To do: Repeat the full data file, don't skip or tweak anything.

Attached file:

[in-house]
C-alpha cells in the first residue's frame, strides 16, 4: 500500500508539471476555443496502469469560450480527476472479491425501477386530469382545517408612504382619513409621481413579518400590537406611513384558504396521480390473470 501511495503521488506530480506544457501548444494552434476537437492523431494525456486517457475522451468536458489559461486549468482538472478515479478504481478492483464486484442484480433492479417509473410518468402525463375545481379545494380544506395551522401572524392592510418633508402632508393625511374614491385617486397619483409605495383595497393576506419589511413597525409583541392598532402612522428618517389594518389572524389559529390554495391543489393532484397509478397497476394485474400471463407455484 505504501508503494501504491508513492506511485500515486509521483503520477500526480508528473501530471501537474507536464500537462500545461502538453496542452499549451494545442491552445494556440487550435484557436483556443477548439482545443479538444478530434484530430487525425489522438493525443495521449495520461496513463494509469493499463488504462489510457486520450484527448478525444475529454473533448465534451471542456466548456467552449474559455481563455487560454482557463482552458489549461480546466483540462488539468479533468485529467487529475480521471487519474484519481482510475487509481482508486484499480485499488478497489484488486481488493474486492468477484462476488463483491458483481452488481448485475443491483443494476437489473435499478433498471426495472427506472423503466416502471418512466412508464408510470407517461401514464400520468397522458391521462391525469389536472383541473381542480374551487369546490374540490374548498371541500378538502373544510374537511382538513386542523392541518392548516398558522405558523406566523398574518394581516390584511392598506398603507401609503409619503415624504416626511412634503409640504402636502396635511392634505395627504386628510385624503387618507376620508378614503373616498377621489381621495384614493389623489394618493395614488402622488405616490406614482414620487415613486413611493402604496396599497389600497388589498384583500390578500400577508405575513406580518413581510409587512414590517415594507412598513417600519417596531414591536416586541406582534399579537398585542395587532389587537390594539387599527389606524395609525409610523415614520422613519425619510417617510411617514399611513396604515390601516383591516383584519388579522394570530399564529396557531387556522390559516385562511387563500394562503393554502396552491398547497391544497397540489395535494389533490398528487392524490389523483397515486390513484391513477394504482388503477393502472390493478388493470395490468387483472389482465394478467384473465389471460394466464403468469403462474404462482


[in-house]
C-alpha cells in the first residue's frame, strides 16, 4: 500500500508539471476555443496502469469560450480527476472479491425501477386530469382545517408612504382619513409621481413579518400590537406611513384558504396521480390473470 501511495503521488506530480506544457501548444494552434476537437492523431494525456486517457475522451468536458489559461486549468482538472478515479478504481478492483464486484442484480433492479417509473410518468402525463375545481379545494380544506395551522401572524392592510418633508402632508393625511374614491385617486397619483409605495383595497393576506419589511413597525409583541392598532402612522428618517389594518389572524389559529390554495391543489393532484397509478397497476394485474400471463407455484 505504501508503494501504491508513492506511485500515486509521483503520477500526480508528473501530471501537474507536464500537462500545461502538453496542452499549451494545442491552445494556440487550435484557436483556443477548439482545443479538444478530434484530430487525425489522438493525443495521449495520461496513463494509469493499463488504462489510457486520450484527448478525444475529454473533448465534451471542456466548456467552449474559455481563455487560454482557463482552458489549461480546466483540462488539468479533468485529467487529475480521471487519474484519481482510475487509481482508486484499480485499488478497489484488486481488493474486492468477484462476488463483491458483481452488481448485475443491483443494476437489473435499478433498471426495472427506472423503466416502471418512466412508464408510470407517461401514464400520468397522458391521462391525469389536472383541473381542480374551487369546490374540490374548498371541500378538502373544510374537511382538513386542523392541518392548516398558522405558523406566523398574518394581516390584511392598506398603507401609503409619503415624504416626511412634503409640504402636502396635511392634505395627504386628510385624503387618507376620508378614503373616498377621489381621495384614493389623489394618493395614488402622488405616490406614482414620487415613486413611493402604496396599497389600497388589498384583500390578500400577508405575513406580518413581510409587512414590517415594507412598513417600519417596531414591536416586541406582534399579537398585542395587532389587537390594539387599527389606524395609525409610523415614520422613519425619510417617510411617514399611513396604515390601516383591516383584519388579522394570530399564529396557531387556522390559516385562511387563500394562503393554502396552491398547497391544497397540489395535494389533490398528487392524490389523483397515486390513484391513477394504482388503477393502472390493478388493470395490468387483472389482465394478467384473465389471460394466464403468469403462474404462482